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Showing posts from October, 2015

Advanced keyword and structure searches with SureChEMBL

Previously in the SureChEMBL series, we described how to access SureChEMBL data in bulk , offline and locally. So, you may ask, what is the point in using the SureChEMBL web interface ? Well, how about the unprecedented functionality that allows you to submit very granular queries by combining: i) Lucene fields against full-text and bibliographic metadata and ii) advanced structure query features against the annotated compound corpus - at the same time? Let’s see each one separately first: Lucene-powered keyword searching You may use the main text box for simple keyword-based patent searches, such as ‘Apple’, ‘diabetes’ or even ' chocolate cake ' (the patent corpus as a recipe book is a new use-case here). You will get a lot of results and probably a lot of noise. With Lucene fields, you can slice and dice a query by indicating specific patent sections and bibliographic metadata, such as date/year of filing or publication, assignee, patent classification code,

Is ChEMBL down or is it just me?

Have you ever wondered whether your favorite resource of bioactive molecules data is down or there is some temporary network issue, that makes it unavailable from your end? There are many online tools, that can help in such cases (for example or similar websites). We, however, provide now a much better solution: ChEMBL status page : As you may notice, the status page is hosted on GitHub , so it is outside of the EBI infrastructure. This means that even when ChEMBL core websites are down, you should still be able to see the status page (assuming that GitHub is online, which is a quite reasonable assumption , despite occasional incidents ). We've placed a link to the status page at the bottom of the left-side navigation menu on the main ChEMBL web page , as it provides some useful information even when everything is fine. The status page presents information about the health of ChEMBL's most critical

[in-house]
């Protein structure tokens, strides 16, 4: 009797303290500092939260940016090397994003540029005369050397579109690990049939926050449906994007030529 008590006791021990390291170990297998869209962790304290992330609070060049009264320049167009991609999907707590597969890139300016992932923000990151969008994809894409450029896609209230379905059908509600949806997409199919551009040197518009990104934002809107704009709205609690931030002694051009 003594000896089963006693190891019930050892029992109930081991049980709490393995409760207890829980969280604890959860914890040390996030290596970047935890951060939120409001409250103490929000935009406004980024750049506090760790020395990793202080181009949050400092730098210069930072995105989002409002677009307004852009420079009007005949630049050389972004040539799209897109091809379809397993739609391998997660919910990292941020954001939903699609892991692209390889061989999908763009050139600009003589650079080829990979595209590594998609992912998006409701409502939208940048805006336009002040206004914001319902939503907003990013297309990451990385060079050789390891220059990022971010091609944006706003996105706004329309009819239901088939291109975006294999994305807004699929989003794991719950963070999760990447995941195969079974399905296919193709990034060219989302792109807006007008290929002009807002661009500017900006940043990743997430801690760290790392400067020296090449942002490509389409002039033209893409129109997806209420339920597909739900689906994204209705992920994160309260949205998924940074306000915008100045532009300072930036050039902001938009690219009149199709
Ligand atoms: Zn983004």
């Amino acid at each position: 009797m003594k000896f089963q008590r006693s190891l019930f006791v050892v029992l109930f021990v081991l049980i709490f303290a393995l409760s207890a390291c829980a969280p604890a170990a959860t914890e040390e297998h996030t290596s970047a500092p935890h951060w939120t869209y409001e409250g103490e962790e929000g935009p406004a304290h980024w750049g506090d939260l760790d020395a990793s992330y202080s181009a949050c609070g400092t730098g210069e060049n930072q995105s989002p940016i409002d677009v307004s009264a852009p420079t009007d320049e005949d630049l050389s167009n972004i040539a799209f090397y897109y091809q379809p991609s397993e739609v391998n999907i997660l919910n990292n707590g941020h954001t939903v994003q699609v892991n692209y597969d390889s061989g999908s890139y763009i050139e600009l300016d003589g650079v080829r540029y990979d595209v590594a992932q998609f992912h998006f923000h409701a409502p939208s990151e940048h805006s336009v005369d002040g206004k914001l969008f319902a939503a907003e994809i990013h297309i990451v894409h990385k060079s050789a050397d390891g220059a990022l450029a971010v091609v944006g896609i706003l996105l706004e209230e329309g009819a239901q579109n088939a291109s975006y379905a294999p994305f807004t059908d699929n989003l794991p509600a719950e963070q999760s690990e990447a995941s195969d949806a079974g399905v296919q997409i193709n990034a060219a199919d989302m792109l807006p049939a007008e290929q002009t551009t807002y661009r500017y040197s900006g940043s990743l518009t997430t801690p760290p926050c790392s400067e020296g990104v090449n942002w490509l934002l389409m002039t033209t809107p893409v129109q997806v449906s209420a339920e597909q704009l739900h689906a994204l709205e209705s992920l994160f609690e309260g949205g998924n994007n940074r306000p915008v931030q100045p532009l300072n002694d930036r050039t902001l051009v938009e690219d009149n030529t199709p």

Paper: Managing expectations: assessment of chemistry databases generated by automated extraction of chemical structures from patents

Our collaborators in GSK have just published an Open Access paper in the Journal of Cheminformatics . It is a comparative study of the quality of chemistry extraction from patent documents and includes patent chemistry sources derived by automated text-mining, such as SureChEMBL and the IBM/NIH data set . Among other things, the paper provides a useful detailed overview of SureChEMBL's chemistry annotation specifications. While conducting this study, we realised that this task is far from trivial for several reasons:  The patent corpus is inherently noisy, ambiguous and error-rich. There are diverse use cases and accuracy expectations when it comes to chemistry extracted from patents. Not all the chemistry found in a patent document is of equal importance. Compound standardisation variants such as stereoisomers, tautomers, salts and mixtures is always an issue. There is a distinct lack of an open Gold Standard when it comes to standardised chemistry extracted fro